Does this sound familiar? Each morning when I got into my office and opened my mailbox I would have received a report of the nightly test run, mainly Selenium and TestStack White run through Team City on dedicated test agents. Most days at least something had failed and most days we didn’t worry too much about it. After I while, a voice in the back of my head started nagging me about there being a pattern but I couldn’t pinpoint it when looking at each individual test run.
When I put all the historic data into a model and started twisting and turning it, a number of patterns stood out clear as a day and by using them I could start working on long-term continuous improvement instead of putting out fires.
During this talk we will look at a number of perspectives you can explore and how they might give you important insights:
- Tests that are always green: Do we need them? Why are they never failing?
- Tests that are always failing: Do they add value? Can we remove them?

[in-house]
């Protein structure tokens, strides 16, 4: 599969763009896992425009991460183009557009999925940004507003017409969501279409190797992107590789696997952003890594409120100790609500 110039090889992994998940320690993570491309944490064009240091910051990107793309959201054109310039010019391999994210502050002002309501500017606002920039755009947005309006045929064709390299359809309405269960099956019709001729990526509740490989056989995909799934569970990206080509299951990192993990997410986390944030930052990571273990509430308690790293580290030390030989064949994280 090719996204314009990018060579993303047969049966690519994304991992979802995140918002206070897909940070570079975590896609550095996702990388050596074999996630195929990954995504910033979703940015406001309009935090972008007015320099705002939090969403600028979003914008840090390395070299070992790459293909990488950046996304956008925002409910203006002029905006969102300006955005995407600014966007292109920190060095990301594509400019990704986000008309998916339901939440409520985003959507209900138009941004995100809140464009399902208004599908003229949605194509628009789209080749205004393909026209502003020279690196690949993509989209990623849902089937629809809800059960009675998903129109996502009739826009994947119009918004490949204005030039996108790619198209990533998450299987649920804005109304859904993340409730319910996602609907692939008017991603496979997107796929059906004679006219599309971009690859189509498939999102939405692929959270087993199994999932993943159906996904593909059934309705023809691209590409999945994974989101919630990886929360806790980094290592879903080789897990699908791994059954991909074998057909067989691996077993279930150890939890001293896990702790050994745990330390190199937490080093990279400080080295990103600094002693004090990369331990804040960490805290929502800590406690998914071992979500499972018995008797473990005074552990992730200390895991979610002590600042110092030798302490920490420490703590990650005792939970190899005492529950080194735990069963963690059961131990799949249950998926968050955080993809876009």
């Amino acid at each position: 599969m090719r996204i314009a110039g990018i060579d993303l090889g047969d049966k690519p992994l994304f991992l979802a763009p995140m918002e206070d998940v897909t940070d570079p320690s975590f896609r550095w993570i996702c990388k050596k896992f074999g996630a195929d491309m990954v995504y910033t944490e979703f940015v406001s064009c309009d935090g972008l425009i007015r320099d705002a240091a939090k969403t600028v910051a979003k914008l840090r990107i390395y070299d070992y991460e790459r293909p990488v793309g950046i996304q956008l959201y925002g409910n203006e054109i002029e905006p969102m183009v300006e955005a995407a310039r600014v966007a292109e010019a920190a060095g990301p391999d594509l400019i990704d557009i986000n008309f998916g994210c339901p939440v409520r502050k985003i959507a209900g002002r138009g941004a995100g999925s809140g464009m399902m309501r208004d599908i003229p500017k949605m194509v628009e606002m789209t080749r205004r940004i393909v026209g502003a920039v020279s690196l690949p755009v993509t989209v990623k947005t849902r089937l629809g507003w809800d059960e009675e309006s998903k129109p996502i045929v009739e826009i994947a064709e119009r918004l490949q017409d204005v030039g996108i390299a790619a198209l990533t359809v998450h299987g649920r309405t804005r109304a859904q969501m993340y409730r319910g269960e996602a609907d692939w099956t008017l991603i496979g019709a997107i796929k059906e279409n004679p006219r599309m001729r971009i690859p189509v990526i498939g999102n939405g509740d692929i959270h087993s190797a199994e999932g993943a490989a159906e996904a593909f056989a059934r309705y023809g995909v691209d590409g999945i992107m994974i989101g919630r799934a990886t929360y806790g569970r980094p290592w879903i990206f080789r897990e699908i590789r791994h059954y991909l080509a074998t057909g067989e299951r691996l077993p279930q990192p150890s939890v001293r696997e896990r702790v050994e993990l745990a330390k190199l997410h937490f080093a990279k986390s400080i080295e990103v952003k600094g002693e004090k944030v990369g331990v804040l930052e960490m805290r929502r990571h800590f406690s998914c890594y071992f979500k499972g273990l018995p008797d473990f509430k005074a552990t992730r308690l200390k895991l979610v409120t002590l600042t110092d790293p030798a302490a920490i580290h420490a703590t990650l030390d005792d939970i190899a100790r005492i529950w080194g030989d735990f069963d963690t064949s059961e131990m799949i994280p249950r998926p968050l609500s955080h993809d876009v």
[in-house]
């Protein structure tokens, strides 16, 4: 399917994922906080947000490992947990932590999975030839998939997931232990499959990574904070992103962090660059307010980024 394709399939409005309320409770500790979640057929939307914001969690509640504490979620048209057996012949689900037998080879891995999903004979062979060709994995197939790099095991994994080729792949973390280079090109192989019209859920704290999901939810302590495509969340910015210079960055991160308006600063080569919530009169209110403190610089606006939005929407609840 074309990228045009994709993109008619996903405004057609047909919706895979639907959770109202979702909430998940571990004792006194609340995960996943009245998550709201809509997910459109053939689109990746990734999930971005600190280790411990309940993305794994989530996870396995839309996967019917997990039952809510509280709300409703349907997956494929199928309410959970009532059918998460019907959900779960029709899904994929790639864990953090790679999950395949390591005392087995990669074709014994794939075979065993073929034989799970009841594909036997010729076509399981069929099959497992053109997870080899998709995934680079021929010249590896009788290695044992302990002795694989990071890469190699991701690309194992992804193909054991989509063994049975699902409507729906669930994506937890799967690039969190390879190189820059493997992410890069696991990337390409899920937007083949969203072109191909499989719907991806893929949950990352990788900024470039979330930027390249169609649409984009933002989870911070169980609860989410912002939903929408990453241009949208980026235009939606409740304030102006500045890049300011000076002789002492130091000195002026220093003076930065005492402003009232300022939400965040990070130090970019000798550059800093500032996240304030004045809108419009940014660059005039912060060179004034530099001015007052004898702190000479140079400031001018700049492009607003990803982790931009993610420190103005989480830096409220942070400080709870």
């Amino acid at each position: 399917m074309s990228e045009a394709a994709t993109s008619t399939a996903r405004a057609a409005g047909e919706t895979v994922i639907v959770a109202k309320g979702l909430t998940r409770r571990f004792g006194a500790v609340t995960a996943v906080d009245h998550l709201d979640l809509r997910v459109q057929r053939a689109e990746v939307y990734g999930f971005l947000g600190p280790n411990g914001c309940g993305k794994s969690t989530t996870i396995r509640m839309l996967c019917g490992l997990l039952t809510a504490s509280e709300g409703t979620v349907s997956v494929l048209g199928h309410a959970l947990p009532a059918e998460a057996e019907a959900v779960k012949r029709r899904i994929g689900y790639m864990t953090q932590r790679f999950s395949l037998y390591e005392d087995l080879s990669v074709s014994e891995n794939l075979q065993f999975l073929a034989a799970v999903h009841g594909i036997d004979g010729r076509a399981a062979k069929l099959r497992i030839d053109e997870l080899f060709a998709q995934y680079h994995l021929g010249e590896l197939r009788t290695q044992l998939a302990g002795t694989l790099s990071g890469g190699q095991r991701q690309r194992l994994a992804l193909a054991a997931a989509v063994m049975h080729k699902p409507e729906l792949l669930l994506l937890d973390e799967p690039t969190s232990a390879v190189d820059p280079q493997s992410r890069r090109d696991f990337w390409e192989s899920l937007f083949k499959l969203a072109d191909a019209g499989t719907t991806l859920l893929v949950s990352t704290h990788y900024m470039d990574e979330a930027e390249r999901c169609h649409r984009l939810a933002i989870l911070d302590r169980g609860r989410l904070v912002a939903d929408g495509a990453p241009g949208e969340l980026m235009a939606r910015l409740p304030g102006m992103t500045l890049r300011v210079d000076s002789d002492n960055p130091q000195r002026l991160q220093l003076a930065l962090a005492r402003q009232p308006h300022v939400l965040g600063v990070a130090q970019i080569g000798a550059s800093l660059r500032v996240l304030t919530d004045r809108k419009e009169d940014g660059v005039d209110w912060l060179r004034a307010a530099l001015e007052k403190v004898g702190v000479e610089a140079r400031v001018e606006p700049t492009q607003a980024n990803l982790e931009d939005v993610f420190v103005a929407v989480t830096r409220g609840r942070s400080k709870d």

- Tests that fail a lot: Is there an underlying issue? Are we addressing the problem or just re-run them locally and blame the environment?
- Are the tests run when we need them, or are we running them nightly because we see no other option? Can they be sped up to a point where they can provide a faster feedback loop? No? Are we sure?
We will also address the problem of trying to use the same collection of tests to solve multiple competing needs: fast feedback to developers about recent changes, feedback to testers on where to exlore, feedback to team about releasing to production and feedback to managers who want to know they are spending their money in the right places. Can it be done? Should it? Are there alternatives?
- Looking at your test results over a longer time period will give you additional insights
- What you can look for
- Trends can be analyzed for continuous improvement